Founded by King D. Luís in 1863, 100 years later the Naval Museum was installed in part os the Jerónimos Monastery, becoming symbolically associated with the site that saw the Portuguese fleets setting out to discover the routes over the great oceans.
This museum, with more than 17 thousand items, among them almost perfect models of ships, from naus and caravels to “modern” cruisers, bears fascinating testimony to maritime history and the activities of the Portuguese navigators.
In the entrance hall a huge globe shows the routes of the Portuguese expansion from the 11th to 16th centuries and the sharing of the world between the crowns of Portugal and Castile after the Treaty of Tordesillas.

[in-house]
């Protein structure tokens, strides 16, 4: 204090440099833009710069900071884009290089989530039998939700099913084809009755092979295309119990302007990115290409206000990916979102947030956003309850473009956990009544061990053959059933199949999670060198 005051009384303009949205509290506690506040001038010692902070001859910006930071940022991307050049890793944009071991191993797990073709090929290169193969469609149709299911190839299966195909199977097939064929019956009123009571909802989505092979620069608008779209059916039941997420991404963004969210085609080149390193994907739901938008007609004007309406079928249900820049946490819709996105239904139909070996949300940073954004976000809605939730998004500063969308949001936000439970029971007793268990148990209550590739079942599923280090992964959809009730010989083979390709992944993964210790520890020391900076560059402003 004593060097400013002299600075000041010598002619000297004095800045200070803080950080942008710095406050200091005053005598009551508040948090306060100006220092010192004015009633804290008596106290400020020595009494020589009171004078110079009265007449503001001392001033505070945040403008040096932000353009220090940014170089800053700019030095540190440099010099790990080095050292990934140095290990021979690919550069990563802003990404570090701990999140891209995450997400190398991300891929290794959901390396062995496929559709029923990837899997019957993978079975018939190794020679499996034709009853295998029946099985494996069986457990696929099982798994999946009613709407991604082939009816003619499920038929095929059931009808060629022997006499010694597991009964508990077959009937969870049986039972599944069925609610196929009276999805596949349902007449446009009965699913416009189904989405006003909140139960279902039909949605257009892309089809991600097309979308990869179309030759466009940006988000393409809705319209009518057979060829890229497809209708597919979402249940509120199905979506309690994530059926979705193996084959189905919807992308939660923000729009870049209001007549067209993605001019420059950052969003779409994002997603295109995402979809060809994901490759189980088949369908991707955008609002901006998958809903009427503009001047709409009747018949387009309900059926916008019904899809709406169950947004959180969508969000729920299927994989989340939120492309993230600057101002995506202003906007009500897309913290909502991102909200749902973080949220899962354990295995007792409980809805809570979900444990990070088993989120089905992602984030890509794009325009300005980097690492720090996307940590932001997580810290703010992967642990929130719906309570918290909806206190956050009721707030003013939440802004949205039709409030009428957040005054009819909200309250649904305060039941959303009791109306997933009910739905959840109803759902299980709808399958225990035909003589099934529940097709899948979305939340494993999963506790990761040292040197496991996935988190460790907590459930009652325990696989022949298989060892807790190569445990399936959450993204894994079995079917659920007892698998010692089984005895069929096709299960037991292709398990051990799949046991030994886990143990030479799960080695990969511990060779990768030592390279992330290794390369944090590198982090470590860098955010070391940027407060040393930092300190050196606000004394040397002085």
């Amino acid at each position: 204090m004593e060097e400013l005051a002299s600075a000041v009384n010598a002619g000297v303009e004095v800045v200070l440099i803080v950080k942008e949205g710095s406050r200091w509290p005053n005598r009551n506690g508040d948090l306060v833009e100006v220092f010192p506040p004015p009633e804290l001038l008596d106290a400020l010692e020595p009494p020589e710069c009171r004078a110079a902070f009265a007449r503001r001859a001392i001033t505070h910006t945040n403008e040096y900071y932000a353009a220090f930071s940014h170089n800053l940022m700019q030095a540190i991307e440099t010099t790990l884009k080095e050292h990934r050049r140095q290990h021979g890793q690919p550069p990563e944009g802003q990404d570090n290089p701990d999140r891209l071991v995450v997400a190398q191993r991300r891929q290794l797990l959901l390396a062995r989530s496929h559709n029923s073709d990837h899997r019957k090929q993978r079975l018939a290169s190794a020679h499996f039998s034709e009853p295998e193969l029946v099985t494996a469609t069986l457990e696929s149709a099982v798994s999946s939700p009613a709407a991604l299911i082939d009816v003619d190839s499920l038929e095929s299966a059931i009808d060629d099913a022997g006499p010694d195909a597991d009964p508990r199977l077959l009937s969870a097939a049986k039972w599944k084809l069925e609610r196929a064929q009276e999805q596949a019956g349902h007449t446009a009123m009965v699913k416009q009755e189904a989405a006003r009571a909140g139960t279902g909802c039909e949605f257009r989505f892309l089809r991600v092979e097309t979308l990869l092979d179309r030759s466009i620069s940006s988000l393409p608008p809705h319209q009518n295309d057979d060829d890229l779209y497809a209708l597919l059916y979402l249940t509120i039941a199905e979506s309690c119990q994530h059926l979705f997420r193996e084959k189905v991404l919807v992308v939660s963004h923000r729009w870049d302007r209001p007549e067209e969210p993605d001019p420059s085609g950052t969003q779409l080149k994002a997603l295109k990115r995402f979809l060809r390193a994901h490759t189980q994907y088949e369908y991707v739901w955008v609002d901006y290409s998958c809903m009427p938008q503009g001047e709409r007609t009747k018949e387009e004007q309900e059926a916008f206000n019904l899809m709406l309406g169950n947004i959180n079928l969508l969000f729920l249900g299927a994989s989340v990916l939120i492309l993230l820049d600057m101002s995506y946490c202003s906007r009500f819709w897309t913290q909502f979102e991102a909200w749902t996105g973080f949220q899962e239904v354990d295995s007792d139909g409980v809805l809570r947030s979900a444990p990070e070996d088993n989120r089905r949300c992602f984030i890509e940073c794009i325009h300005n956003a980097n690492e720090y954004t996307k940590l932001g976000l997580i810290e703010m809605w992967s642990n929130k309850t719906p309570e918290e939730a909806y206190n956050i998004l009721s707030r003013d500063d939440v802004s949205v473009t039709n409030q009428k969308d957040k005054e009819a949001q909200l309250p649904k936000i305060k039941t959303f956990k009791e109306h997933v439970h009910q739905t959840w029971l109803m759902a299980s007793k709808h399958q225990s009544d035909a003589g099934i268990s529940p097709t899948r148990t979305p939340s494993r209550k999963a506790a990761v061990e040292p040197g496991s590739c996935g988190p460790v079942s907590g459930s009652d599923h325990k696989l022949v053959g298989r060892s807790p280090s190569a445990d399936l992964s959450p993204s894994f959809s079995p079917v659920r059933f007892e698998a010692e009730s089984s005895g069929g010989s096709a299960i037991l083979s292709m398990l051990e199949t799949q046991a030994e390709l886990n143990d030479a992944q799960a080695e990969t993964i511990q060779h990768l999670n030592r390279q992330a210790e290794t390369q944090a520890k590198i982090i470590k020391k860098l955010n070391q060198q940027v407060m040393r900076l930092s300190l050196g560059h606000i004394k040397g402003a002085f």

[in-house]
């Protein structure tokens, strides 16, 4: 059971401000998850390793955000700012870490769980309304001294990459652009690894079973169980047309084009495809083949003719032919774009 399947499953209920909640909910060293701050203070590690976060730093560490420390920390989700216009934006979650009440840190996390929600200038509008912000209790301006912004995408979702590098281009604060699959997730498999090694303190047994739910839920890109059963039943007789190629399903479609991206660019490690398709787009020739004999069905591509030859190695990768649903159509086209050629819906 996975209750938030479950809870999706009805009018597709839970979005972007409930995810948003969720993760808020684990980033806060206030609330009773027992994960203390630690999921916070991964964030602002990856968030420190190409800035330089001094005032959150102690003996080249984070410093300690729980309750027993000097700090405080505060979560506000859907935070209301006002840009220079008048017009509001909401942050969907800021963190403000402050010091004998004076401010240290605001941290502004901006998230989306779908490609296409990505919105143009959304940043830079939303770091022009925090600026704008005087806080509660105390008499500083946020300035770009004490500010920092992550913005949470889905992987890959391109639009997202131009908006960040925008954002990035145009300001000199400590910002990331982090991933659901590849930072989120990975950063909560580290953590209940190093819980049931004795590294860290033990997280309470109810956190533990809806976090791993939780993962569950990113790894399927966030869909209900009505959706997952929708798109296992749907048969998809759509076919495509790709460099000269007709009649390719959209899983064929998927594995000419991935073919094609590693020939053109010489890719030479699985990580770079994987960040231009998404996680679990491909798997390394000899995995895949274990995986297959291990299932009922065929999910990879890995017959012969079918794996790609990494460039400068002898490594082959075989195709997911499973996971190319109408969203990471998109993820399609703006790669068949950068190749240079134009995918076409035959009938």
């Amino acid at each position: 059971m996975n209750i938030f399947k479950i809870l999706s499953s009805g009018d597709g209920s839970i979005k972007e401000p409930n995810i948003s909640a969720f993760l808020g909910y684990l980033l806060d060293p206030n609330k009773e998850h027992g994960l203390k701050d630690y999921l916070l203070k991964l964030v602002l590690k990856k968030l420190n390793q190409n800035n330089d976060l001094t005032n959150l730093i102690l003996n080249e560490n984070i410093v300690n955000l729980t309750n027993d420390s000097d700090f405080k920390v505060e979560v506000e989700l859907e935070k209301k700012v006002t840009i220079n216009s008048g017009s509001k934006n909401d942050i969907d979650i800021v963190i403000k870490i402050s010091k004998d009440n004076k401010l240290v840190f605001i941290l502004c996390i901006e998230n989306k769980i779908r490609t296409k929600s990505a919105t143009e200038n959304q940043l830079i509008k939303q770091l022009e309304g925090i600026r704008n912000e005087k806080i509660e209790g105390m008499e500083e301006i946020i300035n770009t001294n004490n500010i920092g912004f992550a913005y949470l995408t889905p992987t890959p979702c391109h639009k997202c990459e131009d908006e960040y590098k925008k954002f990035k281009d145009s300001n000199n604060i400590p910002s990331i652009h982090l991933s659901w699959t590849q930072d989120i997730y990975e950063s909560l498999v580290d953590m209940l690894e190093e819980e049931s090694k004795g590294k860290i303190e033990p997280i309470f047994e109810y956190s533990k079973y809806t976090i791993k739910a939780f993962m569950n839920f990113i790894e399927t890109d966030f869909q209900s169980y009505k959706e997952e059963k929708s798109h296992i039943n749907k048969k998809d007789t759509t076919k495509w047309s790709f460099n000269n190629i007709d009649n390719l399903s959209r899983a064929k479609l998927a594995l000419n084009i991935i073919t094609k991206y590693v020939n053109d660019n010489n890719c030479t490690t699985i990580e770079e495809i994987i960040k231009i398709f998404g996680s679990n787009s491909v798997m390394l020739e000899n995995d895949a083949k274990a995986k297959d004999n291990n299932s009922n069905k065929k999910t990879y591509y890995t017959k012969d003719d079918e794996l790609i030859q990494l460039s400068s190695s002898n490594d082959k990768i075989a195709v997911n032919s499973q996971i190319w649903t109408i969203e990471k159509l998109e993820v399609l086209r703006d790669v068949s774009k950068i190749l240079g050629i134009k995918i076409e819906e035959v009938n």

You will not fail to notice the cabins of the royal yacht Amélia, acquired by King D. Carlos in 1901 and used in his oceanographic work. Furniture, crockery, glass and cutlery re-create the intimate atmosphere of the Portuguese royal family.
On the day of the foundation of the Portuguese Republic, 5th October 1910, the yacht Amélia took D. Manuel II, the last king of Portugal, to Gibraltar.
The large Galliot Pavilion houses the imposing royal yachts and brigs, 6 magníficent galliots, and various examples of traditional Portuguese ships.
The seaplane “Santa Cruz”, used by Sacadura Cabral and Gago Coutinho to complete the first air crossing of the South Atlantic, from Lisbon to Rio de Janeiro in 1922, represents an important page in the history of world aviation.